Last night the President, speaking in Newtown, asked, “What else can we do?” and then stated that in the coming weeks he would use all the powers of his office in dealing with law enforcement around the nation to address the problem. The talking heads immediately indicated that he was broadly hinting at renewed gun control. Coming from the same administration mired in the Fast and Furious scandal, where licensed guns were allowed to be sold to drug cartels in Mexico, it rings a little hollow.

It also falls into the trap of cheap and easy solutions that are at once illusory and palliative. In the end, the reality is that Sandy Hook and the related tragedies are extremely multifaceted, with no one facet bearing the preponderance of causality. These atrocities occur with the frequency that they do when the very concept of society and civilization breaks down.

They are the symptoms, not the disease.

That’s frightening. But how many are willing to look all about us and recognize the many facets of this disintegration?

A good place to begin is with 19th Century pioneer sociologist, Emile Durkheim, who popularized and redefined the term anomie in his classic 1897 book, Suicide.

The term, anomie means to be without norms. In his book, Durkheim was addressing the societal causes of suicide rather than the personal causes. It was Durkheim’s view that people commit suicide when societal values change rapidly, leaving the individual feeling alienated. These changes can happen when societies either become too rigid, or when they lose their moral foundations. A nice little explanation from Wiki:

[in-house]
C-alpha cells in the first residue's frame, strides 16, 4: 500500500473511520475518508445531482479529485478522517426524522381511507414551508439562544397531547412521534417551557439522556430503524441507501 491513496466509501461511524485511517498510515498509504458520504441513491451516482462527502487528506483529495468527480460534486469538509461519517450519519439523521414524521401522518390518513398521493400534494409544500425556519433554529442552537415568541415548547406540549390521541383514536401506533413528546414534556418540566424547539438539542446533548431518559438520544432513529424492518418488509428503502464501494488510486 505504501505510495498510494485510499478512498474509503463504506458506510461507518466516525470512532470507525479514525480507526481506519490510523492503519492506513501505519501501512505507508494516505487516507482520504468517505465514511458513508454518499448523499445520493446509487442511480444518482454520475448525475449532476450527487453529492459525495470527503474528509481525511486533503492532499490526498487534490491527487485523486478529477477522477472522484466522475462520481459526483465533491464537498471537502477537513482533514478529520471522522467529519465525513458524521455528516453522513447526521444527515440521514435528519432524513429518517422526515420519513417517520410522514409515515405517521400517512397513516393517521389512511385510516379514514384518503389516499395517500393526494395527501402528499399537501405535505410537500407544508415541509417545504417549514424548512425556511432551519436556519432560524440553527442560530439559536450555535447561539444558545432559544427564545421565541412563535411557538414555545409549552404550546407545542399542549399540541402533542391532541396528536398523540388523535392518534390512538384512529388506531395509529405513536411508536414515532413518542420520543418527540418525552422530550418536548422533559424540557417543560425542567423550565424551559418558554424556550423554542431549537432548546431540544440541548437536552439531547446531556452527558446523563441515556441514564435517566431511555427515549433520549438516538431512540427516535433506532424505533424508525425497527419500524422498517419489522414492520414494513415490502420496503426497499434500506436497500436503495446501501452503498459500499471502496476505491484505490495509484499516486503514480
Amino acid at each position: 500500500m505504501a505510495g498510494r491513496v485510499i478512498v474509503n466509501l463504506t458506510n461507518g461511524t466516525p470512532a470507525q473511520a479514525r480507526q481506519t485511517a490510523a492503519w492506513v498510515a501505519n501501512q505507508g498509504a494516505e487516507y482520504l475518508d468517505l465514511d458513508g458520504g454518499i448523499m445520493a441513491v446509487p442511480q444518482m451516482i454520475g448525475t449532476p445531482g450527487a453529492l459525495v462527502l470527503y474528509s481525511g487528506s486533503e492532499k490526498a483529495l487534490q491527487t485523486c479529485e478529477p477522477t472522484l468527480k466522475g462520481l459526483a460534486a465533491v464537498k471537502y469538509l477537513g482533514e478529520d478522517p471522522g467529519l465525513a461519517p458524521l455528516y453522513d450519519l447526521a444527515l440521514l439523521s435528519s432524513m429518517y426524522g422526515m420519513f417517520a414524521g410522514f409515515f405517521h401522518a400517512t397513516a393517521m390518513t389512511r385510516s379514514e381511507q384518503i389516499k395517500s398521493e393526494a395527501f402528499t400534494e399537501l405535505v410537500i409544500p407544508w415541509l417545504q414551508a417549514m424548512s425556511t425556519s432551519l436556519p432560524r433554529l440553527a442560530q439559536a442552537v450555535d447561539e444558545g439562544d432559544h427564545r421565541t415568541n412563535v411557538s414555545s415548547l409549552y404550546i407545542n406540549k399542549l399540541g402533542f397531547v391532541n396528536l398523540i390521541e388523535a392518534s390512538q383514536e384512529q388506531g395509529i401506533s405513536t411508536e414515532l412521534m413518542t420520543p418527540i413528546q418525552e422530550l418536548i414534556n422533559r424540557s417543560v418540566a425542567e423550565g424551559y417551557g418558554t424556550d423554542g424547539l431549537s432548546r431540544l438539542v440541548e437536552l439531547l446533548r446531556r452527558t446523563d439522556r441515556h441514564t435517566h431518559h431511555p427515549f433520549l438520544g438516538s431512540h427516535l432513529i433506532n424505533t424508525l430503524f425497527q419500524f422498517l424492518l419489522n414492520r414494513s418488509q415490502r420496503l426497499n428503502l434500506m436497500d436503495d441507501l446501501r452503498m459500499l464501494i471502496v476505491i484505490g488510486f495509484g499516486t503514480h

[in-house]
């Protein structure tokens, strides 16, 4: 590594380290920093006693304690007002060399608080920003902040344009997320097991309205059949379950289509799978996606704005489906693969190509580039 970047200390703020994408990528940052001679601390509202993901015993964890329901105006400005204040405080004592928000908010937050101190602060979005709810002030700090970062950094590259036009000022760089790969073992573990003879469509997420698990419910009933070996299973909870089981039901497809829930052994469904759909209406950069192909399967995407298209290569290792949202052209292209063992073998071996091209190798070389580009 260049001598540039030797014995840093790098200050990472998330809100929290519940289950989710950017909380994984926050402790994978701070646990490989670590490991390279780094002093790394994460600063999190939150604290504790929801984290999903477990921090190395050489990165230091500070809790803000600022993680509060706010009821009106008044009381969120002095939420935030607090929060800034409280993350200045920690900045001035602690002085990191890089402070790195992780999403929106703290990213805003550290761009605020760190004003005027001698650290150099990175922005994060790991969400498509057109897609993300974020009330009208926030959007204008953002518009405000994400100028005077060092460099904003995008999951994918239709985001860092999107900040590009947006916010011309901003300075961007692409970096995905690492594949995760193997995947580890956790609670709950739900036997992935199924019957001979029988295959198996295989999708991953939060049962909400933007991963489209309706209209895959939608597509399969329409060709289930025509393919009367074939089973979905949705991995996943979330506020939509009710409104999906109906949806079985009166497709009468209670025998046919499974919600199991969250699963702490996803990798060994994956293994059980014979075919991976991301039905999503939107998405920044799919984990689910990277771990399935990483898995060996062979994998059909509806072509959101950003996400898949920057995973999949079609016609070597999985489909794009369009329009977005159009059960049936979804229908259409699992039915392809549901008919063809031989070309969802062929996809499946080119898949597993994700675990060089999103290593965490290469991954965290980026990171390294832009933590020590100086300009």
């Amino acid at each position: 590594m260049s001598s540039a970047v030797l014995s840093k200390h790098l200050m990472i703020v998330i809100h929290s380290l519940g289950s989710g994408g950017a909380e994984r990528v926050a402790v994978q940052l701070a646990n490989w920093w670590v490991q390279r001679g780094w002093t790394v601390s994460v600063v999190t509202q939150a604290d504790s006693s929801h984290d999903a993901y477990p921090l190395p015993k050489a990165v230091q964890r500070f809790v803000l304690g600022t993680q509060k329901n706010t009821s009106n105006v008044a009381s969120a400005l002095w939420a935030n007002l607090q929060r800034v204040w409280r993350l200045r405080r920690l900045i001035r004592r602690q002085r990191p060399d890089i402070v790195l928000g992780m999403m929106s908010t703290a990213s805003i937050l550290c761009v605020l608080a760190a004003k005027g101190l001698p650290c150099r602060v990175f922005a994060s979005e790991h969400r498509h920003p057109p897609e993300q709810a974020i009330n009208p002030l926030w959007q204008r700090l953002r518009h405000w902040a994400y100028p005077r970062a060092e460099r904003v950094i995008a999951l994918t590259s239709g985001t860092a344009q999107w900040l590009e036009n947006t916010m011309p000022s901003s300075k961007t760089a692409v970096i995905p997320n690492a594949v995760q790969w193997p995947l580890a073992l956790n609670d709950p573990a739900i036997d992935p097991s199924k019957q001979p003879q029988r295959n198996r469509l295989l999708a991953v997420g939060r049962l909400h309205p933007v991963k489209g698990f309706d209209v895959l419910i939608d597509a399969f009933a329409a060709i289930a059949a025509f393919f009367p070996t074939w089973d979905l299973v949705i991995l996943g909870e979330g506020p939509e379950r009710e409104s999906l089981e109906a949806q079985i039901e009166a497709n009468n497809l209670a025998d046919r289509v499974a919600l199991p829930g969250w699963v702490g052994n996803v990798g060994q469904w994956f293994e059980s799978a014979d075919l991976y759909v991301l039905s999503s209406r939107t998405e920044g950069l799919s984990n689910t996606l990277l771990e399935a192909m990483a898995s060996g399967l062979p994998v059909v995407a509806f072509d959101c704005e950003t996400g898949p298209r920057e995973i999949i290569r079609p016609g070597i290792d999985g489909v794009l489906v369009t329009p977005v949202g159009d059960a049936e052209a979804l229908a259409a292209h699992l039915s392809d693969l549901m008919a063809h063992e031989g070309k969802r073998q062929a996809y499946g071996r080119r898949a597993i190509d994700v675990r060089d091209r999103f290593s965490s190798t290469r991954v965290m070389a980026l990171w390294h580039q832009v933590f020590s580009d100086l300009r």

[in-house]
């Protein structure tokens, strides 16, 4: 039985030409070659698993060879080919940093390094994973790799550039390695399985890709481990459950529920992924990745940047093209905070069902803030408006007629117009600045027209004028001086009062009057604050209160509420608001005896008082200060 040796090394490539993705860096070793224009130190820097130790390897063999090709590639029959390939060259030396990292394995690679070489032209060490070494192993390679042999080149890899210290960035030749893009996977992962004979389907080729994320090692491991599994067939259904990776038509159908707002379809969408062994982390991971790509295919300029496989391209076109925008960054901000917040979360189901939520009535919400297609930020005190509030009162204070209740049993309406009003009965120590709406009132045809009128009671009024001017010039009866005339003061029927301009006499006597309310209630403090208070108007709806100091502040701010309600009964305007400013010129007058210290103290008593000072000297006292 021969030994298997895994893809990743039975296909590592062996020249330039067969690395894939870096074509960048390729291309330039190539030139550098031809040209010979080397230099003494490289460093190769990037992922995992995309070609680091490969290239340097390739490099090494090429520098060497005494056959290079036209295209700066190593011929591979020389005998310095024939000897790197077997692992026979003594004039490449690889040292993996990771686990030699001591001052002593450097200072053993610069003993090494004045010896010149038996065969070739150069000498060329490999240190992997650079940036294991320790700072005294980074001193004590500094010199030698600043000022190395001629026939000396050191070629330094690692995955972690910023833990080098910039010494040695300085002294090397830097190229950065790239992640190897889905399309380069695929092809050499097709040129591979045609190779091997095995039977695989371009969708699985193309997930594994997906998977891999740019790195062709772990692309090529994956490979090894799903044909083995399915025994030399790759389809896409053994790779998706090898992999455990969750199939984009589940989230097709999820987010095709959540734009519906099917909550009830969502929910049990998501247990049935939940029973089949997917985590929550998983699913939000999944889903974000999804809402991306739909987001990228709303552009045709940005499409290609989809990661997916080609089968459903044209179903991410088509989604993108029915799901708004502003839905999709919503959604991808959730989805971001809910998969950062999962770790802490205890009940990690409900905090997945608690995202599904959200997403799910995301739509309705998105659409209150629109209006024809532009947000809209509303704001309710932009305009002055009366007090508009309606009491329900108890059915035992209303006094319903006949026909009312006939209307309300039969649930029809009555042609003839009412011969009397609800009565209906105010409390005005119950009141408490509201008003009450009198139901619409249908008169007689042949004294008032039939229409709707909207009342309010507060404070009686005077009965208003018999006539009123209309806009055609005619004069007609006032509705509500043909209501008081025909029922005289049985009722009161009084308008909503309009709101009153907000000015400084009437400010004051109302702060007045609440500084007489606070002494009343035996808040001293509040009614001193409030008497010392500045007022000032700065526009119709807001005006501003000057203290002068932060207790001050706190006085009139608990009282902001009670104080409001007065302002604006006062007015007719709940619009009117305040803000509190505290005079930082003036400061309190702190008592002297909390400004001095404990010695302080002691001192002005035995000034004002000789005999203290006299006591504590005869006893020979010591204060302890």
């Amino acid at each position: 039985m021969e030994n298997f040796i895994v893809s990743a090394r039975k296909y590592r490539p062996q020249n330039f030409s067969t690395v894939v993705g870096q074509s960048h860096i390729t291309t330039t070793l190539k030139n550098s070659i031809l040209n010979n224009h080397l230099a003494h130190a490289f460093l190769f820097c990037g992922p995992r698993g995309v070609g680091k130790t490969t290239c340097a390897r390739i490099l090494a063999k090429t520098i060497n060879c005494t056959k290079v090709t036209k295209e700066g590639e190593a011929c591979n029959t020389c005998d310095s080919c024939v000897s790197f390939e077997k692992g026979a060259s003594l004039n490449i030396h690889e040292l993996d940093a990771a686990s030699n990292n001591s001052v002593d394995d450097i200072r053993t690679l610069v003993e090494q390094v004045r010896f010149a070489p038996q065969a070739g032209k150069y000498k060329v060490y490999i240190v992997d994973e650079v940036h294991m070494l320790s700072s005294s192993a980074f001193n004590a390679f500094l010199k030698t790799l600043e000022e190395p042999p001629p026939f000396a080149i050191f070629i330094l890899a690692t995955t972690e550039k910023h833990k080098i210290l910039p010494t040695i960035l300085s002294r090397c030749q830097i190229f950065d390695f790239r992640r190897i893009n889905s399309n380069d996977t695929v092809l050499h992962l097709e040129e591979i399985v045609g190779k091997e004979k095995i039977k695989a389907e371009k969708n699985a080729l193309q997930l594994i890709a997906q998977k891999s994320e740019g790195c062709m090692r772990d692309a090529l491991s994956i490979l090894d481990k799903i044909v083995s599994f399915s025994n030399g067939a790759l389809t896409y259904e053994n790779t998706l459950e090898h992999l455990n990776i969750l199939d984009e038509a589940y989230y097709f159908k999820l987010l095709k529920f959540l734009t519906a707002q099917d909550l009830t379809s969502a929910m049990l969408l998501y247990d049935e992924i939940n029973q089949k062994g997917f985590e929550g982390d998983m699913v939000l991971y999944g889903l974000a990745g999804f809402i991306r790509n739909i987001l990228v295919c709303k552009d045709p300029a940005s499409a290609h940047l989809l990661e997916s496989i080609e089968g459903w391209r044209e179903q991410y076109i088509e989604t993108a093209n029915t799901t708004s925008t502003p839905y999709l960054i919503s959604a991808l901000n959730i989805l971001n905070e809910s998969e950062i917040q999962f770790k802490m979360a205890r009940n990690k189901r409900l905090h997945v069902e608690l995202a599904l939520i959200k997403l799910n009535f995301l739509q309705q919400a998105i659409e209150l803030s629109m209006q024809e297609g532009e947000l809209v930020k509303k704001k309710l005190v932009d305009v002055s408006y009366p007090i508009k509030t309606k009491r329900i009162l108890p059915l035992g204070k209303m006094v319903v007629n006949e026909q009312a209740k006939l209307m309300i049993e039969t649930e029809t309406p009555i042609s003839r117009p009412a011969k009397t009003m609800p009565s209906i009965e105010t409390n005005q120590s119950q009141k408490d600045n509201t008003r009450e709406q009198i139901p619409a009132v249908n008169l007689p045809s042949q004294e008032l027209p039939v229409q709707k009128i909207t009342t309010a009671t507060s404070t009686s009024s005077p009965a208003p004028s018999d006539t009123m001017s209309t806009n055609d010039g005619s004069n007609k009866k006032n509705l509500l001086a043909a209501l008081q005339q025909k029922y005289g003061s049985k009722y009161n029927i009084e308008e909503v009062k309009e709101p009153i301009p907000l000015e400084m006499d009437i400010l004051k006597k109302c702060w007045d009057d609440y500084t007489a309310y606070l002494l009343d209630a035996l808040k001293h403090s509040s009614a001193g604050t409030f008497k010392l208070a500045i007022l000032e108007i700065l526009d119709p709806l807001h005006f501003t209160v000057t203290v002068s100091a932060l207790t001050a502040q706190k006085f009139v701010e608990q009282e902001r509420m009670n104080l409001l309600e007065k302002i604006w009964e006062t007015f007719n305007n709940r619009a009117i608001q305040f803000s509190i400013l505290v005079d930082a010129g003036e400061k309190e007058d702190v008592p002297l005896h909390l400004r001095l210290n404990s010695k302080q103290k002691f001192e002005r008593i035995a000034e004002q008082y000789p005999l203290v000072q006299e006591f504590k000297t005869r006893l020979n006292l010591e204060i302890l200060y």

The nineteenth century French pioneer sociologist Émile Durkheim borrowed the word from French philosopher Jean-Marie Guyau and used it in his influential book Suicide (1897), outlining the social (and not individual) causes of suicide, characterized by a rapid change of the standards or values of societies (often erroneously referred to as normlessness, and an associated feeling of alienation and purposelessness. He believed that anomie is common when the surrounding society has undergone significant changes in its economic fortunes, whether for good or for worse and, more generally, when there is a significant discrepancy between the ideological theories and values commonly professed and what was actually achievable in everyday life. This is contrary to previous theories on suicide which generally maintained that suicide was precipitated by negative events in a person’s life and their subsequent depression.

In Durkheim’s view, traditional religions often provided the basis for the shared values which the anomic individual lacks. Furthermore, he argued that the division of labor that had been prevalent in economic life since the Industrial Revolution led individuals to pursue egoistic ends rather than seeking the good of a larger community. Robert King Merton also adopted the idea of anomie to develop Strain Theory, defining it as the discrepancy between common social goals and the legitimate means to attain those goals. In other words, an individual suffering from anomie would strive to attain the common goals of a specific society yet would not be able to reach these goals legitimately because of the structural limitations in society. As a result the individual would exhibit deviant behavior.